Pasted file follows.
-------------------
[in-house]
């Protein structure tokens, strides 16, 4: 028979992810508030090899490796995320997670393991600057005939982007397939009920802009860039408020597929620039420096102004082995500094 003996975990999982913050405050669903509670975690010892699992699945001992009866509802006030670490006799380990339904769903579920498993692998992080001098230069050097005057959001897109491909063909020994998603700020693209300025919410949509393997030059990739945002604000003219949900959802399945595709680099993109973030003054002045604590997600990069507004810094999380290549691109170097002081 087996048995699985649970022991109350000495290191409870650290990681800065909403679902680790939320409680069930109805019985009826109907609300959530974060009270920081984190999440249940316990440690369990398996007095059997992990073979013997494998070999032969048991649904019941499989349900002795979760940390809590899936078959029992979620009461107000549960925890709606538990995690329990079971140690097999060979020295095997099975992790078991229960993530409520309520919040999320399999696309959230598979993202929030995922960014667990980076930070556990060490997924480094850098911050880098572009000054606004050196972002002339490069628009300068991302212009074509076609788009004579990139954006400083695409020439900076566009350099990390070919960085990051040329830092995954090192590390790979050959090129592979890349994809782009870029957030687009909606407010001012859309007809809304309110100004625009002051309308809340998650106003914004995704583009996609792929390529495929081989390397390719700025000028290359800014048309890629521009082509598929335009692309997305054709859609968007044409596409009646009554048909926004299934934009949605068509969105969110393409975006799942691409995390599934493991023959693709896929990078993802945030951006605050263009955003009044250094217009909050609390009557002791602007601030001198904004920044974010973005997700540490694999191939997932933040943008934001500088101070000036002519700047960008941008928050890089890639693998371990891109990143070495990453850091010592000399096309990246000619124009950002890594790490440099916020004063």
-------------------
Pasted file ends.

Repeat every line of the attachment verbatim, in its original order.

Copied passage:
[in-house]
């Protein structure tokens, strides 16, 4: 028979992810508030090899490796995320997670393991600057005939982007397939009920802009860039408020597929620039420096102004082995500094 003996975990999982913050405050669903509670975690010892699992699945001992009866509802006030670490006799380990339904769903579920498993692998992080001098230069050097005057959001897109491909063909020994998603700020693209300025919410949509393997030059990739945002604000003219949900959802399945595709680099993109973030003054002045604590997600990069507004810094999380290549691109170097002081 087996048995699985649970022991109350000495290191409870650290990681800065909403679902680790939320409680069930109805019985009826109907609300959530974060009270920081984190999440249940316990440690369990398996007095059997992990073979013997494998070999032969048991649904019941499989349900002795979760940390809590899936078959029992979620009461107000549960925890709606538990995690329990079971140690097999060979020295095997099975992790078991229960993530409520309520919040999320399999696309959230598979993202929030995922960014667990980076930070556990060490997924480094850098911050880098572009000054606004050196972002002339490069628009300068991302212009074509076609788009004579990139954006400083695409020439900076566009350099990390070919960085990051040329830092995954090192590390790979050959090129592979890349994809782009870029957030687009909606407010001012859309007809809304309110100004625009002051309308809340998650106003914004995704583009996609792929390529495929081989390397390719700025000028290359800014048309890629521009082509598929335009692309997305054709859609968007044409596409009646009554048909926004299934934009949605068509969105969110393409975006799942691409995390599934493991023959693709896929990078993802945030951006605050263009955003009044250094217009909050609390009557002791602007601030001198904004920044974010973005997700540490694999191939997932933040943008934001500088101070000036002519700047960008941008928050890089890639693998371990891109990143070495990453850091010592000399096309990246000619124009950002890594790490440099916020004063």